A time to shun...
A time to plant, a time to harvest, and now a time to shun


Well, it's that time again - election time in good ole Virginia Beach. Time to get out your purses and wallets and dig deep for political contributions. They'll all be around to put the touch on you to be sure. Only this time do a little checking, and take a very good look at the candidate, especially if he or she is an incumbent. Or anyone who has ties to an incumbent.

Look for connections between the special interest groups that are being served well by the current city council, and the newcomers that want their 15 minutes of fame, most of which will come at taxpayer's expense.

Be highly suspect of those who will be spending $100,000 or more for a job that only pays $18,000 per year. And be especially wary of those who say they will do the job for no pay. They will get paid all right, but in ways never revealed to the uninformed voters who might elect them.

Those of you in our community who still have your integrity intact, may want to consider something that has worked well for the Amish when considering those currently on council, those leaving council, and those seeking a seat on council with ties to those of ill repute leaving council . Shunning.

Shunning has been a Amish tradition. Those who break their baptism vows of obedience to God are shunned by the Old Order Amish.

"Belonging" is important and shunning is meant to be redemptive. It is not an attempt to harm or ruin the individual and in most cases it does bring that member back into the fellowship again.

Something that has worked so well for the Amish could also work well for the rest of us.
If you find yourself in the position of feeling betrayed by an elected official's actions, shunning may be the best answer to get their attention.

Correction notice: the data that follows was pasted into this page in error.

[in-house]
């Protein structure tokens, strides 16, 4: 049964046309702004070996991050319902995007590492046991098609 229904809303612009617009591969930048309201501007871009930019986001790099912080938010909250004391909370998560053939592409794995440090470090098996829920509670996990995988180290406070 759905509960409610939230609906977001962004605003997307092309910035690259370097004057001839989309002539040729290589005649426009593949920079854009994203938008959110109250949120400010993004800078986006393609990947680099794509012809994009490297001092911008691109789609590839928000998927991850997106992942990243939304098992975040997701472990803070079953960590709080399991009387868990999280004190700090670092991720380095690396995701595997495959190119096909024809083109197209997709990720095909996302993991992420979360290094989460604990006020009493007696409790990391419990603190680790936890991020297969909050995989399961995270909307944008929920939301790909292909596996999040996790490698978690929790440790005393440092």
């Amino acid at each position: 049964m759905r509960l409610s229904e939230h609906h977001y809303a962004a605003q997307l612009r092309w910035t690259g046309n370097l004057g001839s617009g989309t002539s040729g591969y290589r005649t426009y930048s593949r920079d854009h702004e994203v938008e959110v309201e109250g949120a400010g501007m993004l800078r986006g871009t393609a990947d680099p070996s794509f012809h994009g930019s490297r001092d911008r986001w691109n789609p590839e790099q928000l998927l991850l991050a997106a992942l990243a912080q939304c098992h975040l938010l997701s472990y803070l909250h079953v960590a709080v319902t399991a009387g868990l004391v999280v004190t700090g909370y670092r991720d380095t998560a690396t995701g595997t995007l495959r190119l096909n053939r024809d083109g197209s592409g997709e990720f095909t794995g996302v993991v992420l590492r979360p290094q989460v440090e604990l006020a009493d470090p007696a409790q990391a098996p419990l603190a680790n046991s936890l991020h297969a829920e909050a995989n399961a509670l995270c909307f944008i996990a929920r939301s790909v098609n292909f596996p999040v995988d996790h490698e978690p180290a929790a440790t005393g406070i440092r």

If you have voted in a referendum and were on the winning side and your favorite council member voted against the results, it's time to shun.

If you find your least favorite council member making big bucks from his or her insider council position contacts, it's time to shun.

If you feel the integrity of an elected office has been compromised by the individual holding that office, it's time to shun.

If this sounds extreme, consider the Amish attitude toward loved ones. The families of a shunned member are expected to also shun them. Families shun the person by not eating at the same table with them.

In a recent article by Bill O'Reilly that appeared in Townhall.com, he suggests that no one in America should talk to Ken Lay of the Enron scandal. He says, "When Kenneth Lay walks by, we should all avoid his eyes." O'Reilly continues his solution to the betrayal. "If he (Lay) says anything to us, we should say: "I'm exercising my Fifth Amendment constitutional right to be silent, Mr. Lay. I don't want to incriminate myself by talking to the likes of you."

Bill O'Reilly believes that decent Americans should use their power to begin isolating the bad guys. He believes we can use our First Amendment rights to criticize those who damage our society, and we can use our Fifth Amendment rights to avoid talking directly to them.

Public pressure can be a powerful tool in dealing with elected politicians, especially when they compromise the integrity of an elected office.

Contemptible elected officials and those they are supporting for selfish reasons are in the same gunny sack as dope dealers, child abusers, wife beaters and sex perverts. They deserve and should be shunned.

To shun or not to shun, that is the question that should be on the mind of everyone associated with this upcoming May 7 election. When you reach into your pocket to give, give it a second thought. Your personal integrity may be at stake.

It's a matter of trust.